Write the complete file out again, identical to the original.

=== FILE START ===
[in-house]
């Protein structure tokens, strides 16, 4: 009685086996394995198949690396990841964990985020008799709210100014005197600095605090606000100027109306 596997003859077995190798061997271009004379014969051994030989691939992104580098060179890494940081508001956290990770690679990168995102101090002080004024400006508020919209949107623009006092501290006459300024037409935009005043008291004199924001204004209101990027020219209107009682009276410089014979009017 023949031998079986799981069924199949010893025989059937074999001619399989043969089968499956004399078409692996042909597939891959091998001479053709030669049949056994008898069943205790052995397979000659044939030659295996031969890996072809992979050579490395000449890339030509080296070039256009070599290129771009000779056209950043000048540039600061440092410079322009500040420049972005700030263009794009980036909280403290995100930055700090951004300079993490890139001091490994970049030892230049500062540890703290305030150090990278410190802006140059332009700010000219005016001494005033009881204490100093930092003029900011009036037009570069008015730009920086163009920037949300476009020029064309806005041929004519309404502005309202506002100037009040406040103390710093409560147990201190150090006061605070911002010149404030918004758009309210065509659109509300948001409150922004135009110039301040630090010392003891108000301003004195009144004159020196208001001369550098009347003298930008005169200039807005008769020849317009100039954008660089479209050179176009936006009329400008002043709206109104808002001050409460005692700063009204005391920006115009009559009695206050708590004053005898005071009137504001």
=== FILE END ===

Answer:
[in-house]
């Protein structure tokens, strides 16, 4: 009685086996394995198949690396990841964990985020008799709210100014005197600095605090606000100027109306 596997003859077995190798061997271009004379014969051994030989691939992104580098060179890494940081508001956290990770690679990168995102101090002080004024400006508020919209949107623009006092501290006459300024037409935009005043008291004199924001204004209101990027020219209107009682009276410089014979009017 023949031998079986799981069924199949010893025989059937074999001619399989043969089968499956004399078409692996042909597939891959091998001479053709030669049949056994008898069943205790052995397979000659044939030659295996031969890996072809992979050579490395000449890339030509080296070039256009070599290129771009000779056209950043000048540039600061440092410079322009500040420049972005700030263009794009980036909280403290995100930055700090951004300079993490890139001091490994970049030892230049500062540890703290305030150090990278410190802006140059332009700010000219005016001494005033009881204490100093930092003029900011009036037009570069008015730009920086163009920037949300476009020029064309806005041929004519309404502005309202506002100037009040406040103390710093409560147990201190150090006061605070911002010149404030918004758009309210065509659109509300948001409150922004135009110039301040630090010392003891108000301003004195009144004159020196208001001369550098009347003298930008005169200039807005008769020849317009100039954008660089479209050179176009936006009329400008002043709206109104808002001050409460005692700063009204005391920006115009009559009695206050708590004053005898005071009137504001």